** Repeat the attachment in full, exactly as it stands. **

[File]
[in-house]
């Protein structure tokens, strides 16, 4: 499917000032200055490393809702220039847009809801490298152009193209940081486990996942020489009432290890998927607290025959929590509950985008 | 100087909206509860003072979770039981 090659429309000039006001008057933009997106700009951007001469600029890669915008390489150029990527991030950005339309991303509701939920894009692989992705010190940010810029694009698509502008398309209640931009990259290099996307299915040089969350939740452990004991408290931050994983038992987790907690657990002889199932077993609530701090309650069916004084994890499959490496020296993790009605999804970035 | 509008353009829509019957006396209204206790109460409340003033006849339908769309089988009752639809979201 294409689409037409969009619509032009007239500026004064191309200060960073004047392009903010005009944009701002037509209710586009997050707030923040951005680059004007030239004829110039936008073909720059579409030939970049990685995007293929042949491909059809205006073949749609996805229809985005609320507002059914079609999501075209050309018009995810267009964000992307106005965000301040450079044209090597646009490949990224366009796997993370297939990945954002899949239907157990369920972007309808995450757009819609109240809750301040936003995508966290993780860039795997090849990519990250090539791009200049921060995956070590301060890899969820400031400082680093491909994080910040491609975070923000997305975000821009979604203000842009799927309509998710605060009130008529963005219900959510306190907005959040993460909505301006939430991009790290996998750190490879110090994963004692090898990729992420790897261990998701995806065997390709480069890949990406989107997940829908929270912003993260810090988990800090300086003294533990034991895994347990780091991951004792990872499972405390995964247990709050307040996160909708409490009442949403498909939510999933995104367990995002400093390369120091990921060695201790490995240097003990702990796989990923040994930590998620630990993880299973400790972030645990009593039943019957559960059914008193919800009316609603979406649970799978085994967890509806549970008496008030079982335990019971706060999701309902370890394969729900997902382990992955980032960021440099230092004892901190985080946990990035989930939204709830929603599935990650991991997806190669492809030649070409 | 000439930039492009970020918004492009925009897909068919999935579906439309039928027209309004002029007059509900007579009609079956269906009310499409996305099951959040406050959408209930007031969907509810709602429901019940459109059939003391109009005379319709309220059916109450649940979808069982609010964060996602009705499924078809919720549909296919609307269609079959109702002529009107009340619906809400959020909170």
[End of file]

[in-house]
């Protein structure tokens, strides 16, 4: 499917000032200055490393809702220039847009809801490298152009193209940081486990996942020489009432290890998927607290025959929590509950985008 | 100087909206509860003072979770039981 090659429309000039006001008057933009997106700009951007001469600029890669915008390489150029990527991030950005339309991303509701939920894009692989992705010190940010810029694009698509502008398309209640931009990259290099996307299915040089969350939740452990004991408290931050994983038992987790907690657990002889199932077993609530701090309650069916004084994890499959490496020296993790009605999804970035 | 509008353009829509019957006396209204206790109460409340003033006849339908769309089988009752639809979201 294409689409037409969009619509032009007239500026004064191309200060960073004047392009903010005009944009701002037509209710586009997050707030923040951005680059004007030239004829110039936008073909720059579409030939970049990685995007293929042949491909059809205006073949749609996805229809985005609320507002059914079609999501075209050309018009995810267009964000992307106005965000301040450079044209090597646009490949990224366009796997993370297939990945954002899949239907157990369920972007309808995450757009819609109240809750301040936003995508966290993780860039795997090849990519990250090539791009200049921060995956070590301060890899969820400031400082680093491909994080910040491609975070923000997305975000821009979604203000842009799927309509998710605060009130008529963005219900959510306190907005959040993460909505301006939430991009790290996998750190490879110090994963004692090898990729992420790897261990998701995806065997390709480069890949990406989107997940829908929270912003993260810090988990800090300086003294533990034991895994347990780091991951004792990872499972405390995964247990709050307040996160909708409490009442949403498909939510999933995104367990995002400093390369120091990921060695201790490995240097003990702990796989990923040994930590998620630990993880299973400790972030645990009593039943019957559960059914008193919800009316609603979406649970799978085994967890509806549970008496008030079982335990019971706060999701309902370890394969729900997902382990992955980032960021440099230092004892901190985080946990990035989930939204709830929603599935990650991991997806190669492809030649070409 | 000439930039492009970020918004492009925009897909068919999935579906439309039928027209309004002029007059509900007579009609079956269906009310499409996305099951959040406050959408209930007031969907509810709602429901019940459109059939003391109009005379319709309220059916109450649940979808069982609010964060996602009705499924078809919720549909296919609307269609079959109702002529009107009340619906809400959020909170």